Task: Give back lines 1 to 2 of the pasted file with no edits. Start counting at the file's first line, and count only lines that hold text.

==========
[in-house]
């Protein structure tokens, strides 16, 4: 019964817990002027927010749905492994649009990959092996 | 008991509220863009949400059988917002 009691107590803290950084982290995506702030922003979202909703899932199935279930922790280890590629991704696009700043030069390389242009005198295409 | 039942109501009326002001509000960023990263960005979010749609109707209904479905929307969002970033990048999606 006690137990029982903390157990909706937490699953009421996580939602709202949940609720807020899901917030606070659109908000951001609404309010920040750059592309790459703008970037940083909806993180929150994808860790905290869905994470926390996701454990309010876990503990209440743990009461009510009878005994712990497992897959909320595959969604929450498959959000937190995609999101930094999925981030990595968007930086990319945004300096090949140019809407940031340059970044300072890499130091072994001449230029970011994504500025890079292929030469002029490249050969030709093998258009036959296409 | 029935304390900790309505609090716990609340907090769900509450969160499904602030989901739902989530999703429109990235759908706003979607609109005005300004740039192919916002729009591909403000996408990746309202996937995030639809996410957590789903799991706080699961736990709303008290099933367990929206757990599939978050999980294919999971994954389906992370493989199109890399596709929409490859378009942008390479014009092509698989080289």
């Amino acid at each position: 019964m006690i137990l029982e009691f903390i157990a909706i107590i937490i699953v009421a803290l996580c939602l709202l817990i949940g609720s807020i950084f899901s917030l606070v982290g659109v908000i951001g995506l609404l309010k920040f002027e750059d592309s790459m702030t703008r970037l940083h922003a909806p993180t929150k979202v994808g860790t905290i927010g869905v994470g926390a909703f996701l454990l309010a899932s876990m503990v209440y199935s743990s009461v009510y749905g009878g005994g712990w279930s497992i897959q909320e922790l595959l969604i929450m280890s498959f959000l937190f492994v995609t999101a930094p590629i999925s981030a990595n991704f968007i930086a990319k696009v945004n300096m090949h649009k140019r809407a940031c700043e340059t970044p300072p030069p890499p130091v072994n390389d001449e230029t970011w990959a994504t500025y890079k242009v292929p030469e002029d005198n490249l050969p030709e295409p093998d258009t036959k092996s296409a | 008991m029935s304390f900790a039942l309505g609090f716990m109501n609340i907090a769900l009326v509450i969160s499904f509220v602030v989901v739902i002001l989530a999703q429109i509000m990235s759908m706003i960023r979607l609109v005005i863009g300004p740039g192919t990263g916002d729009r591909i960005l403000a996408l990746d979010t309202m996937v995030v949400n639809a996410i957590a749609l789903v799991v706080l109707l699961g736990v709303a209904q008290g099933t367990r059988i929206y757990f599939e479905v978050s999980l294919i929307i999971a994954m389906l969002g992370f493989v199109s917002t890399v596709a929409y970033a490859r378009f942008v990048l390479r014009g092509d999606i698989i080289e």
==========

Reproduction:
[in-house]
């Protein structure tokens, strides 16, 4: 019964817990002027927010749905492994649009990959092996 | 008991509220863009949400059988917002 009691107590803290950084982290995506702030922003979202909703899932199935279930922790280890590629991704696009700043030069390389242009005198295409 | 039942109501009326002001509000960023990263960005979010749609109707209904479905929307969002970033990048999606 006690137990029982903390157990909706937490699953009421996580939602709202949940609720807020899901917030606070659109908000951001609404309010920040750059592309790459703008970037940083909806993180929150994808860790905290869905994470926390996701454990309010876990503990209440743990009461009510009878005994712990497992897959909320595959969604929450498959959000937190995609999101930094999925981030990595968007930086990319945004300096090949140019809407940031340059970044300072890499130091072994001449230029970011994504500025890079292929030469002029490249050969030709093998258009036959296409 | 029935304390900790309505609090716990609340907090769900509450969160499904602030989901739902989530999703429109990235759908706003979607609109005005300004740039192919916002729009591909403000996408990746309202996937995030639809996410957590789903799991706080699961736990709303008290099933367990929206757990599939978050999980294919999971994954389906992370493989199109890399596709929409490859378009942008390479014009092509698989080289």